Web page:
If the trustees have not submitted to the jurisdiction of the English courts, a variation order may still be made. However, the trustees may instigate proceedings in the jurisdiction of the law of the trust for directions as to whether they should comply with the order in the event that they consider that compliance with the order will leave them in a difficult position. If a conflict of laws might arise, it’s best to take advice from an expert foreign lawyer in the relevant jurisdiction. The extent of the enforcement difficulties will differ depending on the jurisdiction to which the trust is subject. Each jurisdiction will have different laws. Enforcement might be more difficult in a jurisdiction such as Liechtenstein than in other tax havens.
In the Charman divorce case, the husband (Paul, the Bermuda-based insurance tycoon) instigated divorce proceedings in Bermuda after the wife had started such proceedings in England. Her husband applied for the English proceedings to be put on hold so that the Bermudan proceedings could go ahead. He argued that his wife would inevitably apply for a variation of a post-nuptial settlement governed by Bermudan law and that unless the Bermudan corporate trustee voluntarily participated in any application made to the English court, any such order made by the English court was unlikely to be enforceable in Bermuda.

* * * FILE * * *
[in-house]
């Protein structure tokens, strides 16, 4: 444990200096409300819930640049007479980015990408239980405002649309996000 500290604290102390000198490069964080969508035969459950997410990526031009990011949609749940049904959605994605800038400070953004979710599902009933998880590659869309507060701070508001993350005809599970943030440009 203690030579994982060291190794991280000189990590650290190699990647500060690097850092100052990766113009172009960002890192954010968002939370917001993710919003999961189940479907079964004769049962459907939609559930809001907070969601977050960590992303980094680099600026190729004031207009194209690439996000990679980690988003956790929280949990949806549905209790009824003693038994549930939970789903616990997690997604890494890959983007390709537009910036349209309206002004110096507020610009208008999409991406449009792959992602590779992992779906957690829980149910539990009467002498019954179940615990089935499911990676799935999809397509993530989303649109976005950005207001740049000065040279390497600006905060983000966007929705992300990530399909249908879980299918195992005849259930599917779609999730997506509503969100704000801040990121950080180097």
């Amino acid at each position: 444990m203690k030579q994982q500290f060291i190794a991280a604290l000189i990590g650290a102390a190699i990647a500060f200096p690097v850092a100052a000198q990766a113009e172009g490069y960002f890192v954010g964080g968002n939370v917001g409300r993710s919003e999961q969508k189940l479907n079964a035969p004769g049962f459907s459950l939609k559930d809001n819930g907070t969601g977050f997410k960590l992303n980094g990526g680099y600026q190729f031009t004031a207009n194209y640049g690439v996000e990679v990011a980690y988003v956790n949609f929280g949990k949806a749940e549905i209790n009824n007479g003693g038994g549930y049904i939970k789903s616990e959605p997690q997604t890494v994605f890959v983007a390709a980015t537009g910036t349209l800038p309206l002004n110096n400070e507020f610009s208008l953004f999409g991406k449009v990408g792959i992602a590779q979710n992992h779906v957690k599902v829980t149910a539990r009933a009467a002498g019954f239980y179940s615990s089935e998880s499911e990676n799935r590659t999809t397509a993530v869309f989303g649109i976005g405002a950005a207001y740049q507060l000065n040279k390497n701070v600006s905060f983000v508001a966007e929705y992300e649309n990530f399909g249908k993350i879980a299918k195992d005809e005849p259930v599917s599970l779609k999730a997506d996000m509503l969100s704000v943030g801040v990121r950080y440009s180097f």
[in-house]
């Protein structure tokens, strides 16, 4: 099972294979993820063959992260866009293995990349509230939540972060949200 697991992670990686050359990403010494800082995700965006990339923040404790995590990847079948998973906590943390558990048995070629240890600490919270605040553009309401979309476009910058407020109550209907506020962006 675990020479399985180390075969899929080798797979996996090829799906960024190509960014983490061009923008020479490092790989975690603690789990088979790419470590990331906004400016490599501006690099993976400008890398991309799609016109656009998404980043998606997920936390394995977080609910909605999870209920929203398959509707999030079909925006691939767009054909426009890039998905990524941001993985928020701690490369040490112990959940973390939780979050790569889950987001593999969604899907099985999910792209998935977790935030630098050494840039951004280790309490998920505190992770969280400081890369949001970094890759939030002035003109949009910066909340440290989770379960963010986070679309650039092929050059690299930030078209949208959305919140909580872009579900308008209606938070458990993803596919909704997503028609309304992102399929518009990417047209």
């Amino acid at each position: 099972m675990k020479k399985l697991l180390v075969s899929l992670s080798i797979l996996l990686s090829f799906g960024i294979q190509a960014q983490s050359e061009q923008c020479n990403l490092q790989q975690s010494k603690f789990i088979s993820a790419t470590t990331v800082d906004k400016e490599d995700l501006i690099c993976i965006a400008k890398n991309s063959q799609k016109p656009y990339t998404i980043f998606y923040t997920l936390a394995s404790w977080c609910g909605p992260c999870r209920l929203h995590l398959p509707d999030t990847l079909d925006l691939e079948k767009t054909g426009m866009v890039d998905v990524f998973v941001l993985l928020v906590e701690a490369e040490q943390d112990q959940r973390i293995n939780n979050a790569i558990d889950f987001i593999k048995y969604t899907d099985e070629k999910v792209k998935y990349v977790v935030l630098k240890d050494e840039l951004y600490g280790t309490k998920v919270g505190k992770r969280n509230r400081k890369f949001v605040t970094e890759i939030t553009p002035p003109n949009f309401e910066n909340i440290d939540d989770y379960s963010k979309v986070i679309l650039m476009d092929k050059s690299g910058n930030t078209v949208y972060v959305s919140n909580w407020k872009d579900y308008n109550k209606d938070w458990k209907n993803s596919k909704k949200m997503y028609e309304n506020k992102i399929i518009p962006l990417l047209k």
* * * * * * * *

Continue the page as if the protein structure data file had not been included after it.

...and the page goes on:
The wife’s response was that she did not intend to apply for a variation but to contend that the trust assets constituted a resource of the husband that should be taken into account in calculating the lump sum she sought. The judge concluded that ‘the case is as English as Tunbridge Wells.’ In Bermuda, the position regarding the enforcement of a variation order is that if the trustees of a trust governed by the law of Bermuda participate in English matrimonial proceedings and a variation order is made in the form of an order requiring the trustees to raise out of the trust assets and pay to the wife a fixed capital sum, the wife could register the order as a judgment subject to the question of whether the trustees would be able to have the registration set aside. They would be able to do this if they could satisfy the Bermudan court that the English court ‘had no jurisdiction in the circumstances of the case’.
The English court will be deemed to have had jurisdiction if its jurisdiction is recognised by the law of Bermuda. If the trustees voluntarily participated in the English proceedings, the English court would, in common law, be recognised by the Bermudan court as having jurisdiction. Accordingly, there would be no basis to set the order aside. Once the order had been registered, it could be enforced by execution as if it were a judgment of the Supreme Court of Bermuda.